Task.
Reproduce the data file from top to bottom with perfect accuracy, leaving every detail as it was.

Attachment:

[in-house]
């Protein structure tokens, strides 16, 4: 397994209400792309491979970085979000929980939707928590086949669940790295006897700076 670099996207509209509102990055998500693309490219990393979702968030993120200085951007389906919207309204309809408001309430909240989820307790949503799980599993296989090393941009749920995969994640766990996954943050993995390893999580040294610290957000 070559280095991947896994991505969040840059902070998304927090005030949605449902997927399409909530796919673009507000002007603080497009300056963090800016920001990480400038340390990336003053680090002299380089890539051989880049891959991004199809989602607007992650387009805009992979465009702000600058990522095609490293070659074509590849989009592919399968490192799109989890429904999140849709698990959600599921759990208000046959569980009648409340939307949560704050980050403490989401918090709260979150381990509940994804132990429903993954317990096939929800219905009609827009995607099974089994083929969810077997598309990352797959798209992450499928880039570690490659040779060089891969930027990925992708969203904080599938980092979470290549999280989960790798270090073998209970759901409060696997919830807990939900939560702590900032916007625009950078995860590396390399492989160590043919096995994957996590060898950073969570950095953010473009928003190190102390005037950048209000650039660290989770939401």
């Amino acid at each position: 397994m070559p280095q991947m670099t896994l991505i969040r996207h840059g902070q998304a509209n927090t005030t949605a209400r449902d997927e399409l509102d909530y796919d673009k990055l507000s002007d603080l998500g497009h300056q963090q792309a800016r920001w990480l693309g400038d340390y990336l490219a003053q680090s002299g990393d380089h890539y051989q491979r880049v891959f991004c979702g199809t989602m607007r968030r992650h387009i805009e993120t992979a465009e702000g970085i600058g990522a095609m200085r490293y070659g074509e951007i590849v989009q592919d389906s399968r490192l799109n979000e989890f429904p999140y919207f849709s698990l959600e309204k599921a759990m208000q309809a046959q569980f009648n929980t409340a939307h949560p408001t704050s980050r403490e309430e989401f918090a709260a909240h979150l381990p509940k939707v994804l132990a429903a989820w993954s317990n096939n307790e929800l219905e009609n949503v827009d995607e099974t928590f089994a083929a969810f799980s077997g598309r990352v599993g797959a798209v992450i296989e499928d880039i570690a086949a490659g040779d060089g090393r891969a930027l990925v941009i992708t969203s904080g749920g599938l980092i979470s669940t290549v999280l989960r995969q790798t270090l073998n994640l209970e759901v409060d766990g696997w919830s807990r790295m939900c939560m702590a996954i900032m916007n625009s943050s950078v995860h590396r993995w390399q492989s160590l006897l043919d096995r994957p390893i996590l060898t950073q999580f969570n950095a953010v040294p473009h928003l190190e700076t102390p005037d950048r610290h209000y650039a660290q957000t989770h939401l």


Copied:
[in-house]
């Protein structure tokens, strides 16, 4: 397994209400792309491979970085979000929980939707928590086949669940790295006897700076 670099996207509209509102990055998500693309490219990393979702968030993120200085951007389906919207309204309809408001309430909240989820307790949503799980599993296989090393941009749920995969994640766990996954943050993995390893999580040294610290957000 070559280095991947896994991505969040840059902070998304927090005030949605449902997927399409909530796919673009507000002007603080497009300056963090800016920001990480400038340390990336003053680090002299380089890539051989880049891959991004199809989602607007992650387009805009992979465009702000600058990522095609490293070659074509590849989009592919399968490192799109989890429904999140849709698990959600599921759990208000046959569980009648409340939307949560704050980050403490989401918090709260979150381990509940994804132990429903993954317990096939929800219905009609827009995607099974089994083929969810077997598309990352797959798209992450499928880039570690490659040779060089891969930027990925992708969203904080599938980092979470290549999280989960790798270090073998209970759901409060696997919830807990939900939560702590900032916007625009950078995860590396390399492989160590043919096995994957996590060898950073969570950095953010473009928003190190102390005037950048209000650039660290989770939401």
């Amino acid at each position: 397994m070559p280095q991947m670099t896994l991505i969040r996207h840059g902070q998304a509209n927090t005030t949605a209400r449902d997927e399409l509102d909530y796919d673009k990055l507000s002007d603080l998500g497009h300056q963090q792309a800016r920001w990480l693309g400038d340390y990336l490219a003053q680090s002299g990393d380089h890539y051989q491979r880049v891959f991004c979702g199809t989602m607007r968030r992650h387009i805009e993120t992979a465009e702000g970085i600058g990522a095609m200085r490293y070659g074509e951007i590849v989009q592919d389906s399968r490192l799109n979000e989890f429904p999140y919207f849709s698990l959600e309204k599921a759990m208000q309809a046959q569980f009648n929980t409340a939307h949560p408001t704050s980050r403490e309430e989401f918090a709260a909240h979150l381990p509940k939707v994804l132990a429903a989820w993954s317990n096939n307790e929800l219905e009609n949503v827009d995607e099974t928590f089994a083929a969810f799980s077997g598309r990352v599993g797959a798209v992450i296989e499928d880039i570690a086949a490659g040779d060089g090393r891969a930027l990925v941009i992708t969203s904080g749920g599938l980092i979470s669940t290549v999280l989960r995969q790798t270090l073998n994640l209970e759901v409060d766990g696997w919830s807990r790295m939900c939560m702590a996954i900032m916007n625009s943050s950078v995860h590396r993995w390399q492989s160590l006897l043919d096995r994957p390893i996590l060898t950073q999580f969570n950095a953010v040294p473009h928003l190190e700076t102390p005037d950048r610290h209000y650039a660290q957000t989770h939401l």